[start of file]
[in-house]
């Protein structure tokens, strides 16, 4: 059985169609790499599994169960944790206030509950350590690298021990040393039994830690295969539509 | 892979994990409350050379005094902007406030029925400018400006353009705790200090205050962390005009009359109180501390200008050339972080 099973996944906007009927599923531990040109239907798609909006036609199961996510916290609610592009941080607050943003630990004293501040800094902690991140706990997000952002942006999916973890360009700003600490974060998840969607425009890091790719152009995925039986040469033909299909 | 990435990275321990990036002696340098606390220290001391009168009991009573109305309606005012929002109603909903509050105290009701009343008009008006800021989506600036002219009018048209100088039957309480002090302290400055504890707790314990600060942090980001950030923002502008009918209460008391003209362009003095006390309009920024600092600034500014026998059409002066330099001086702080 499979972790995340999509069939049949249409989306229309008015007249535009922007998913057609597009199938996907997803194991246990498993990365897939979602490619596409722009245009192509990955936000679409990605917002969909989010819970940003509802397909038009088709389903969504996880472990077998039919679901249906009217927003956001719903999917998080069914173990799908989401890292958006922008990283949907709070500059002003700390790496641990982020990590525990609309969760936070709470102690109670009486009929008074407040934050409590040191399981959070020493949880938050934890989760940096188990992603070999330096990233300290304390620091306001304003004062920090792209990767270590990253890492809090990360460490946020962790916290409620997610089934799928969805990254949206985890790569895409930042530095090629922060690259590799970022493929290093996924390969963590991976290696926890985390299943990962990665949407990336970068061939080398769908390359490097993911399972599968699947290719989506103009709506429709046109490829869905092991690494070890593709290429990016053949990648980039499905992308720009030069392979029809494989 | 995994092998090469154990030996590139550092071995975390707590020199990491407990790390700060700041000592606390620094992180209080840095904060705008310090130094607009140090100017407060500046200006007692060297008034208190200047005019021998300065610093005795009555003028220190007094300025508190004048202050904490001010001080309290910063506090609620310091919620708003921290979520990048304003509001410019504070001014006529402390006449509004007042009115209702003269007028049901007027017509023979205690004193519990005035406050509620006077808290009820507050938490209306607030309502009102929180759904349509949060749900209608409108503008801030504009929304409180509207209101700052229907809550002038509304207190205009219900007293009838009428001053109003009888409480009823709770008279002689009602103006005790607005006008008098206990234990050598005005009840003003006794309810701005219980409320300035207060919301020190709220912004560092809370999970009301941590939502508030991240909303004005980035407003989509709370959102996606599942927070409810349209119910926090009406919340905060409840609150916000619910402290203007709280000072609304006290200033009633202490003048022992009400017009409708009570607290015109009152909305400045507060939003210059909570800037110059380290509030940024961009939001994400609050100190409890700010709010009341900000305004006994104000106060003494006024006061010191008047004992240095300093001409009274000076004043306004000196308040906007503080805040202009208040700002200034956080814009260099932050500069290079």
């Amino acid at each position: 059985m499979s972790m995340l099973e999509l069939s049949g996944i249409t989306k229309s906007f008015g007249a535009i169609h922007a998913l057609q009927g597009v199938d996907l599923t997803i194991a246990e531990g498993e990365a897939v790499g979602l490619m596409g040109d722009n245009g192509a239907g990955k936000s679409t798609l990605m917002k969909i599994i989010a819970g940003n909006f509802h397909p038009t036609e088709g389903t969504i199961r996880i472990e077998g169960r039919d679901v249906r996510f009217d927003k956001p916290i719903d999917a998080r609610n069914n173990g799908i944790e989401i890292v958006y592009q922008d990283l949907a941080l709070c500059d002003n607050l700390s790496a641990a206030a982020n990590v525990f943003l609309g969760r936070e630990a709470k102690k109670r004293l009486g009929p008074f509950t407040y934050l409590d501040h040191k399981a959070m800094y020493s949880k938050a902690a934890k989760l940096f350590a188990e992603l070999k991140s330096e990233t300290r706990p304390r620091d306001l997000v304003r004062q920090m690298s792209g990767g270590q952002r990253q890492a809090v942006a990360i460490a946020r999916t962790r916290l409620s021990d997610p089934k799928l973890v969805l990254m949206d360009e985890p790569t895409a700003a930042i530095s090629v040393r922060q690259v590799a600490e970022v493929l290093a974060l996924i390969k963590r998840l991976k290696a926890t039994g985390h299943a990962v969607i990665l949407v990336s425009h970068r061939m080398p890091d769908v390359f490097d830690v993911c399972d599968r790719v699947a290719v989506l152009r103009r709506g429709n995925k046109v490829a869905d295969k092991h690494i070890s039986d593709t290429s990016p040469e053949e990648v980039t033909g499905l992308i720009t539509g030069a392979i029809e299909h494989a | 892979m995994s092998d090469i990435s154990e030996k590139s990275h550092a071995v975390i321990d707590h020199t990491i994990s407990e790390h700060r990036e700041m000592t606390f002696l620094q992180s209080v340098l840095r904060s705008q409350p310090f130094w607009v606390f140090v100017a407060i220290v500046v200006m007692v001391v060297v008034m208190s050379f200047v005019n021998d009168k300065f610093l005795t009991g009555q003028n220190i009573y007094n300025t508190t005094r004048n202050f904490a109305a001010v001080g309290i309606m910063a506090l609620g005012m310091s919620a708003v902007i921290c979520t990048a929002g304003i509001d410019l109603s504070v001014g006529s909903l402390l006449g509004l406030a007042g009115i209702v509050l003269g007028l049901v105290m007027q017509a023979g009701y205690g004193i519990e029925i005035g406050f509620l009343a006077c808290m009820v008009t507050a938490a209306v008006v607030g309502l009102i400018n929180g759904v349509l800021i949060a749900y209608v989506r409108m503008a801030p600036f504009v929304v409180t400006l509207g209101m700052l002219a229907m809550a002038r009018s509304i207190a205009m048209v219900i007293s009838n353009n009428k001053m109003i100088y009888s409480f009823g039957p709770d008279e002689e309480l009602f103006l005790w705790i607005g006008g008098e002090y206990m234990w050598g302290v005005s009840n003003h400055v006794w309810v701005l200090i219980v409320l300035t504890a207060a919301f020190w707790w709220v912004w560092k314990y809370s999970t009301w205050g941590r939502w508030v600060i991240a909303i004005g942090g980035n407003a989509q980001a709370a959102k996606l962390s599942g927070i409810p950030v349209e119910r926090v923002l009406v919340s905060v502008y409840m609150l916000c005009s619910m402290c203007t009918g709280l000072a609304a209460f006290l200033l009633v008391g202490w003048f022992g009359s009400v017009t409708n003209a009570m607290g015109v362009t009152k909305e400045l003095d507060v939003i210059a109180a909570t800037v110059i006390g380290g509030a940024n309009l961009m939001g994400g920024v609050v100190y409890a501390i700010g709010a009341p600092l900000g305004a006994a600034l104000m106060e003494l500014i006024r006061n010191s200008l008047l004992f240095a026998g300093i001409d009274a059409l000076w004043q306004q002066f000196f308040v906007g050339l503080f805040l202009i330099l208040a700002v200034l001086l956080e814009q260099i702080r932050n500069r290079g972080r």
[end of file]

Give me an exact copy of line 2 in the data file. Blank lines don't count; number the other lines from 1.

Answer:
């Protein structure tokens, strides 16, 4: 059985169609790499599994169960944790206030509950350590690298021990040393039994830690295969539509 | 892979994990409350050379005094902007406030029925400018400006353009705790200090205050962390005009009359109180501390200008050339972080 099973996944906007009927599923531990040109239907798609909006036609199961996510916290609610592009941080607050943003630990004293501040800094902690991140706990997000952002942006999916973890360009700003600490974060998840969607425009890091790719152009995925039986040469033909299909 | 990435990275321990990036002696340098606390220290001391009168009991009573109305309606005012929002109603909903509050105290009701009343008009008006800021989506600036002219009018048209100088039957309480002090302290400055504890707790314990600060942090980001950030923002502008009918209460008391003209362009003095006390309009920024600092600034500014026998059409002066330099001086702080 499979972790995340999509069939049949249409989306229309008015007249535009922007998913057609597009199938996907997803194991246990498993990365897939979602490619596409722009245009192509990955936000679409990605917002969909989010819970940003509802397909038009088709389903969504996880472990077998039919679901249906009217927003956001719903999917998080069914173990799908989401890292958006922008990283949907709070500059002003700390790496641990982020990590525990609309969760936070709470102690109670009486009929008074407040934050409590040191399981959070020493949880938050934890989760940096188990992603070999330096990233300290304390620091306001304003004062920090792209990767270590990253890492809090990360460490946020962790916290409620997610089934799928969805990254949206985890790569895409930042530095090629922060690259590799970022493929290093996924390969963590991976290696926890985390299943990962990665949407990336970068061939080398769908390359490097993911399972599968699947290719989506103009709506429709046109490829869905092991690494070890593709290429990016053949990648980039499905992308720009030069392979029809494989 | 995994092998090469154990030996590139550092071995975390707590020199990491407990790390700060700041000592606390620094992180209080840095904060705008310090130094607009140090100017407060500046200006007692060297008034208190200047005019021998300065610093005795009555003028220190007094300025508190004048202050904490001010001080309290910063506090609620310091919620708003921290979520990048304003509001410019504070001014006529402390006449509004007042009115209702003269007028049901007027017509023979205690004193519990005035406050509620006077808290009820507050938490209306607030309502009102929180759904349509949060749900209608409108503008801030504009929304409180509207209101700052229907809550002038509304207190205009219900007293009838009428001053109003009888409480009823709770008279002689009602103006005790607005006008008098206990234990050598005005009840003003006794309810701005219980409320300035207060919301020190709220912004560092809370999970009301941590939502508030991240909303004005980035407003989509709370959102996606599942927070409810349209119910926090009406919340905060409840609150916000619910402290203007709280000072609304006290200033009633202490003048022992009400017009409708009570607290015109009152909305400045507060939003210059909570800037110059380290509030940024961009939001994400609050100190409890700010709010009341900000305004006994104000106060003494006024006061010191008047004992240095300093001409009274000076004043306004000196308040906007503080805040202009208040700002200034956080814009260099932050500069290079």